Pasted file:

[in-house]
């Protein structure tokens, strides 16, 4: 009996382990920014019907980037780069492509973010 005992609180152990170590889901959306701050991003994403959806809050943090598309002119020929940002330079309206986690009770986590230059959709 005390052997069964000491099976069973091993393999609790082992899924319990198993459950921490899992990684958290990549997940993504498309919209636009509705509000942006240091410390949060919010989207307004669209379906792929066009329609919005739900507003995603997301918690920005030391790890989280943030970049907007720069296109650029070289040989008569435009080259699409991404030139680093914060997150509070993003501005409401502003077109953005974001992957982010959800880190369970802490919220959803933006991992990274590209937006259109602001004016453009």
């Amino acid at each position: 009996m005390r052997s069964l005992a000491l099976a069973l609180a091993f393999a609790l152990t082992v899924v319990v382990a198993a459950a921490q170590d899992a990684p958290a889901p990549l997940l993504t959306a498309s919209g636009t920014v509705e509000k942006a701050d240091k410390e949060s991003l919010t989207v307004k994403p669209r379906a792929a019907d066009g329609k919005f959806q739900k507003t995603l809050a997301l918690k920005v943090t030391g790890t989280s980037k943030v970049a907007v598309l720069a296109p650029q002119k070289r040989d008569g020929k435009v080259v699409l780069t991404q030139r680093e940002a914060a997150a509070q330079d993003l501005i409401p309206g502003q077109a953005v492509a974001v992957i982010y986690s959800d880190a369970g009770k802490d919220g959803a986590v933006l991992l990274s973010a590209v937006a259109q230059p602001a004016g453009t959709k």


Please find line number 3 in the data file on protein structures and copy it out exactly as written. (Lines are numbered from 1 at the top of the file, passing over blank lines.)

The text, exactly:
């Amino acid at each position: 009996m005390r052997s069964l005992a000491l099976a069973l609180a091993f393999a609790l152990t082992v899924v319990v382990a198993a459950a921490q170590d899992a990684p958290a889901p990549l997940l993504t959306a498309s919209g636009t920014v509705e509000k942006a701050d240091k410390e949060s991003l919010t989207v307004k994403p669209r379906a792929a019907d066009g329609k919005f959806q739900k507003t995603l809050a997301l918690k920005v943090t030391g790890t989280s980037k943030v970049a907007v598309l720069a296109p650029q002119k070289r040989d008569g020929k435009v080259v699409l780069t991404q030139r680093e940002a914060a997150a509070q330079d993003l501005i409401p309206g502003q077109a953005v492509a974001v992957i982010y986690s959800d880190a369970g009770k802490d919220g959803a986590v933006l991992l990274s973010a590209v937006a259109q230059p602001a004016g453009t959709k």